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Swedish singer Lykke Li crafts perfect pop songs and each track she's revealed from her new album is better than the last. Lykke will perform new songs from that highly anticipated new record, Wounded Rhymes, live on Morning Becomes Eclectic at 11:15am.
Jason Bentley: Lykke Li live on KCRW, very nice!
Lykke Li: Oh, thank you!
JB: So this is crazy but one of our engineers, John Lewis had brought in a 7" from your dad's band from 1978.
LL: Yeah? Which one?
JB: Dag Vag is the name of it and I can't really...maybe the single is called "Dimma."
LL: Yeah I think so. I don't know! I don't know it so well, actually.
JB: It's crazy, isn't it?
LL: It's strange!
JB: Also there's a set list from 1978 and it's all hand written. Very cool! Also, was he known as the "Silver Surfer?"
LL: The Silver Surfer!
JB: Just a little interesting bit. So it leads to a question about your upbringing and your family. I understand that both your mother and your father were in bands as you were growing up.
LL: Yeah, my mom was in a band for a very short time. She realized it wasn't really for her. But she did start one of the first female punk bands. And then my dad was actually the musician in the family.
JB: So, was it always sort of predestined that you were going to be an artist and a musician?
LL: No, not at all really because my dad — he made lasagna, that's what I remember the most. So you know I really think I tried to follow my own path…but I did end up as an artist somehow.
JB: Well did they kind of nurture that in you at all or you just kind of struck out?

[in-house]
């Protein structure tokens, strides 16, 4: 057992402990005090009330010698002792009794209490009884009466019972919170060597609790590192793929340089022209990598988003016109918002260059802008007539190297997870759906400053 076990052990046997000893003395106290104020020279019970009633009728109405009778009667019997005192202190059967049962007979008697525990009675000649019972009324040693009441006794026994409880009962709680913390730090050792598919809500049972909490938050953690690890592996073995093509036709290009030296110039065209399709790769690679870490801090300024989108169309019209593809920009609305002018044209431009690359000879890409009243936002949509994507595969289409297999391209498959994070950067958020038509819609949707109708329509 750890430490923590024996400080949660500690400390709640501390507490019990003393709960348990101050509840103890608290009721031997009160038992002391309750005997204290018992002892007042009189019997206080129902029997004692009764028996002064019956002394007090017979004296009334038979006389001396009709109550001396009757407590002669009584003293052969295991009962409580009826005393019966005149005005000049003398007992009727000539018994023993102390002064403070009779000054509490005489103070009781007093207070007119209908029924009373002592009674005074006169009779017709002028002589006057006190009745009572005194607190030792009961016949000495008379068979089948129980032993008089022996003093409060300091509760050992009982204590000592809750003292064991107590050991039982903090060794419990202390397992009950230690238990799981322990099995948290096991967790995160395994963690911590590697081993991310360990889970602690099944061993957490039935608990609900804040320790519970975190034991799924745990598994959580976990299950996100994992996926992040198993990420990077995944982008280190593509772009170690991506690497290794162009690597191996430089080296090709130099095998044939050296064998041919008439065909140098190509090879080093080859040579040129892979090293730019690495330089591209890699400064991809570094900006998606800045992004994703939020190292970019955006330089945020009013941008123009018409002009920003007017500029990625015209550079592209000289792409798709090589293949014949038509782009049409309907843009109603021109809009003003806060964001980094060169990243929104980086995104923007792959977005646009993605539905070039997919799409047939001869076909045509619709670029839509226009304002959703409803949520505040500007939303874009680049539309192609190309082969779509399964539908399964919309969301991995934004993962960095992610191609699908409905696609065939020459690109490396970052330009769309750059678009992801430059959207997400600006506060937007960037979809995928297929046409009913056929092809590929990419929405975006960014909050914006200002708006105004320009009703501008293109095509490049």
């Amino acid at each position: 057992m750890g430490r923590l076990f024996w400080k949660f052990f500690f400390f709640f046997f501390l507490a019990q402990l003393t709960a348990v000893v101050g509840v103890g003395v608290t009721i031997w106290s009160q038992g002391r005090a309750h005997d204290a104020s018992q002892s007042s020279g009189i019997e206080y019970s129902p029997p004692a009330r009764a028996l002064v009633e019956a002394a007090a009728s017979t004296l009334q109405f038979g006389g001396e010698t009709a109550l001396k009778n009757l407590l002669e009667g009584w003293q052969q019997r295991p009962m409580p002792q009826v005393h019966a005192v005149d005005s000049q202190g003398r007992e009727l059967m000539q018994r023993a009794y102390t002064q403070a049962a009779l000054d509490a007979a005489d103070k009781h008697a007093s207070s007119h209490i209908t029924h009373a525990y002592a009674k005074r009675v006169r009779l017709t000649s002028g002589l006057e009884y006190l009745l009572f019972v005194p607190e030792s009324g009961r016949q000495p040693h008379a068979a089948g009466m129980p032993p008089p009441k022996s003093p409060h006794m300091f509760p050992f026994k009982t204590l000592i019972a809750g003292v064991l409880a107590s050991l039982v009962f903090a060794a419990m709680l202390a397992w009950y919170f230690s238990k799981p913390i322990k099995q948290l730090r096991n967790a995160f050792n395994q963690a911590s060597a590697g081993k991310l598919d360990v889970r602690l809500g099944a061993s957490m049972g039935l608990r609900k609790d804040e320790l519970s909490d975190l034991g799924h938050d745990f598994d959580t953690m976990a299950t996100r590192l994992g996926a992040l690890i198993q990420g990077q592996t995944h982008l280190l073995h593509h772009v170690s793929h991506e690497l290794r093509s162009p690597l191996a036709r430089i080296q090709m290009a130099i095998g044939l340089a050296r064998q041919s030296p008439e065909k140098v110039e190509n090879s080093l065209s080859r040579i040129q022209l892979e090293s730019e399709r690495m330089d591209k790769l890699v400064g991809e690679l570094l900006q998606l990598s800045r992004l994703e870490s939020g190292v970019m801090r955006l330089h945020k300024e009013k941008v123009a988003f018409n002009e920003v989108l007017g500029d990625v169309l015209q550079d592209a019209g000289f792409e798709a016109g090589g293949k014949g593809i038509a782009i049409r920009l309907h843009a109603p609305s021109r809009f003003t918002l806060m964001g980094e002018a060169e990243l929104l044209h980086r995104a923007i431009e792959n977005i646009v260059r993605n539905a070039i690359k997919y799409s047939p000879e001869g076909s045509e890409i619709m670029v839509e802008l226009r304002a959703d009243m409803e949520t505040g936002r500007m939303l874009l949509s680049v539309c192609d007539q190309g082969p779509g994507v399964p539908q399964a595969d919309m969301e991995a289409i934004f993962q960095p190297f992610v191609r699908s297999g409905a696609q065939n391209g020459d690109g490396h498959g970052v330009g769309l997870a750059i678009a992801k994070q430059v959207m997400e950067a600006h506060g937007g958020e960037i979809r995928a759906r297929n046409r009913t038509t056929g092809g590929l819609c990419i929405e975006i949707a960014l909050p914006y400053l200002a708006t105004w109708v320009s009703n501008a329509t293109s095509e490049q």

LL: Well, they're really free. They don't tell you to do anything, so I think I just followed my own path. I don't really remember them telling me anything to do. I studied hard, you know. I tried to rebel so I got good grades but they were like "Yeah…great…whatever."
JB: Ha! It's like "How about an F once and a while?"
LL: Yeah! So I don't know.
JB: And you moved around a lot as a child.
LL: I did. I was born in Sweden, in the south. And then we lived in Stockholm. Then we moved to Portugal when I was four and I was there for five years. Then I was back and fourth a bit.
JB: Where do you call home now?
LL: I really don't think I can connect with that word because I never really had a home. I think home is where the hatred is.
JB: I noticed in the record some imagery connected to rivers and I wondered if that's something you identify with, the idea of a river?
LL: Yeah, I very much do. I think that life is a river. It's never the same water that flows in the river. I kind of feel like a lot of things in life you could relate to rivers.
JB: With Wounded Rhymes, what did you want to accomplish differently from your last album?
LL: I think I just wanted to make it more direct, more emotional, more raw…a bigger punch, you know? More honest, more of everything! But less atmosphere and baby fat.
JB: Right, so just more direct. How did you try to accomplish that? Were you working with a producer or how did you get to that point?
LL: No, I think just trying to live life as much as possible. It was a lot of jumping off different bridges and edges. A lot of whiskey and late nights and taking chances. It was more about living to get that weathered feeling.
JB: And did you write in Los Angeles?
LL: I did!
JB: I remember that I heard you were around.
LL: Yeah? You heard I was around? Riding on the bus.
JB: Do you like Los Angeles?
LL: I do, I love it! It's a dream come true for an emo girl like me.